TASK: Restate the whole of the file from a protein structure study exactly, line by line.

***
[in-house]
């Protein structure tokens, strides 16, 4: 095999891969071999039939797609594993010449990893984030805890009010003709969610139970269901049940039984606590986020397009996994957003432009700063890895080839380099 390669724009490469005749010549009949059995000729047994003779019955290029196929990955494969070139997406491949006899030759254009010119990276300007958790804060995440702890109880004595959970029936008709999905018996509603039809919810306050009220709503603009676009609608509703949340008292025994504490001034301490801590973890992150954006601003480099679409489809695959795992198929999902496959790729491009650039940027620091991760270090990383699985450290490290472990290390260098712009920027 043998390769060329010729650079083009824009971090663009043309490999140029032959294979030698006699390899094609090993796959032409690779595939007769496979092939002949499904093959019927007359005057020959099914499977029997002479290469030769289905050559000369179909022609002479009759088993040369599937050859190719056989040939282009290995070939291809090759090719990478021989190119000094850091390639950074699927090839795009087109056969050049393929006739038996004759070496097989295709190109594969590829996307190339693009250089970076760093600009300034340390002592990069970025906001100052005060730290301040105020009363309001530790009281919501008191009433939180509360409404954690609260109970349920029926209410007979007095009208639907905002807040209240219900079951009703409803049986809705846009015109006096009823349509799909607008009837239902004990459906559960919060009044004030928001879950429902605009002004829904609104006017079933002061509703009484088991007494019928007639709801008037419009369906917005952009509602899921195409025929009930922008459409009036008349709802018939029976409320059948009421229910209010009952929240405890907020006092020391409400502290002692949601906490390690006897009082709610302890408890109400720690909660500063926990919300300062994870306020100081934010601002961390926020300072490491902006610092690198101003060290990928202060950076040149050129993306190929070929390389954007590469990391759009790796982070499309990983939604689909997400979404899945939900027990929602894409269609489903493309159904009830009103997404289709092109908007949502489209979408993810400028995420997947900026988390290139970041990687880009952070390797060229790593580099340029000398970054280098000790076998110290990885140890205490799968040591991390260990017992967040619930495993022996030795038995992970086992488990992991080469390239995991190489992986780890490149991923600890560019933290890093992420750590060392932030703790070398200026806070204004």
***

[in-house]
């Protein structure tokens, strides 16, 4: 095999891969071999039939797609594993010449990893984030805890009010003709969610139970269901049940039984606590986020397009996994957003432009700063890895080839380099 390669724009490469005749010549009949059995000729047994003779019955290029196929990955494969070139997406491949006899030759254009010119990276300007958790804060995440702890109880004595959970029936008709999905018996509603039809919810306050009220709503603009676009609608509703949340008292025994504490001034301490801590973890992150954006601003480099679409489809695959795992198929999902496959790729491009650039940027620091991760270090990383699985450290490290472990290390260098712009920027 043998390769060329010729650079083009824009971090663009043309490999140029032959294979030698006699390899094609090993796959032409690779595939007769496979092939002949499904093959019927007359005057020959099914499977029997002479290469030769289905050559000369179909022609002479009759088993040369599937050859190719056989040939282009290995070939291809090759090719990478021989190119000094850091390639950074699927090839795009087109056969050049393929006739038996004759070496097989295709190109594969590829996307190339693009250089970076760093600009300034340390002592990069970025906001100052005060730290301040105020009363309001530790009281919501008191009433939180509360409404954690609260109970349920029926209410007979007095009208639907905002807040209240219900079951009703409803049986809705846009015109006096009823349509799909607008009837239902004990459906559960919060009044004030928001879950429902605009002004829904609104006017079933002061509703009484088991007494019928007639709801008037419009369906917005952009509602899921195409025929009930922008459409009036008349709802018939029976409320059948009421229910209010009952929240405890907020006092020391409400502290002692949601906490390690006897009082709610302890408890109400720690909660500063926990919300300062994870306020100081934010601002961390926020300072490491902006610092690198101003060290990928202060950076040149050129993306190929070929390389954007590469990391759009790796982070499309990983939604689909997400979404899945939900027990929602894409269609489903493309159904009830009103997404289709092109908007949502489209979408993810400028995420997947900026988390290139970041990687880009952070390797060229790593580099340029000398970054280098000790076998110290990885140890205490799968040591991390260990017992967040619930495993022996030795038995992970086992488990992991080469390239995991190489992986780890490149991923600890560019933290890093992420750590060392932030703790070398200026806070204004």